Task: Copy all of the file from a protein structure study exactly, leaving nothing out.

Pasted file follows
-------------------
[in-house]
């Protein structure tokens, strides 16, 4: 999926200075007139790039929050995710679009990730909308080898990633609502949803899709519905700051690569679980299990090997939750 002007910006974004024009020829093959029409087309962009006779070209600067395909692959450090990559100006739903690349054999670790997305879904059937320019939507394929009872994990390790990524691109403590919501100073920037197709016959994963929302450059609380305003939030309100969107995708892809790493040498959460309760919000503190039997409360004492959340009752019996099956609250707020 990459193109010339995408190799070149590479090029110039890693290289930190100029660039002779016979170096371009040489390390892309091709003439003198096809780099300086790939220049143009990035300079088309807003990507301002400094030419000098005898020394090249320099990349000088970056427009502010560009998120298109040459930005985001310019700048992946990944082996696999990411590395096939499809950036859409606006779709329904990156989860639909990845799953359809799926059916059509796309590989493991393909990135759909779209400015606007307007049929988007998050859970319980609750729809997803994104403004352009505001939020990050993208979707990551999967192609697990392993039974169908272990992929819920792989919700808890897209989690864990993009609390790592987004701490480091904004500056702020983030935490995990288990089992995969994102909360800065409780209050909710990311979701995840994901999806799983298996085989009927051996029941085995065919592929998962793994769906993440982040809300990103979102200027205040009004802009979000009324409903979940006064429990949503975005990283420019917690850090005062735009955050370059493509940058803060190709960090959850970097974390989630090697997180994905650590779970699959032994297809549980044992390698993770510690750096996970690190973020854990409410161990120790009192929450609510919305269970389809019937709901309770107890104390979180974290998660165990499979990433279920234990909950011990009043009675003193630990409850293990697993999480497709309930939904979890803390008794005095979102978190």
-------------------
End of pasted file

[in-house]
């Protein structure tokens, strides 16, 4: 999926200075007139790039929050995710679009990730909308080898990633609502949803899709519905700051690569679980299990090997939750 002007910006974004024009020829093959029409087309962009006779070209600067395909692959450090990559100006739903690349054999670790997305879904059937320019939507394929009872994990390790990524691109403590919501100073920037197709016959994963929302450059609380305003939030309100969107995708892809790493040498959460309760919000503190039997409360004492959340009752019996099956609250707020 990459193109010339995408190799070149590479090029110039890693290289930190100029660039002779016979170096371009040489390390892309091709003439003198096809780099300086790939220049143009990035300079088309807003990507301002400094030419000098005898020394090249320099990349000088970056427009502010560009998120298109040459930005985001310019700048992946990944082996696999990411590395096939499809950036859409606006779709329904990156989860639909990845799953359809799926059916059509796309590989493991393909990135759909779209400015606007307007049929988007998050859970319980609750729809997803994104403004352009505001939020990050993208979707990551999967192609697990392993039974169908272990992929819920792989919700808890897209989690864990993009609390790592987004701490480091904004500056702020983030935490995990288990089992995969994102909360800065409780209050909710990311979701995840994901999806799983298996085989009927051996029941085995065919592929998962793994769906993440982040809300990103979102200027205040009004802009979000009324409903979940006064429990949503975005990283420019917690850090005062735009955050370059493509940058803060190709960090959850970097974390989630090697997180994905650590779970699959032994297809549980044992390698993770510690750096996970690190973020854990409410161990120790009192929450609510919305269970389809019937709901309770107890104390979180974290998660165990499979990433279920234990909950011990009043009675003193630990409850293990697993999480497709309930939904979890803390008794005095979102978190």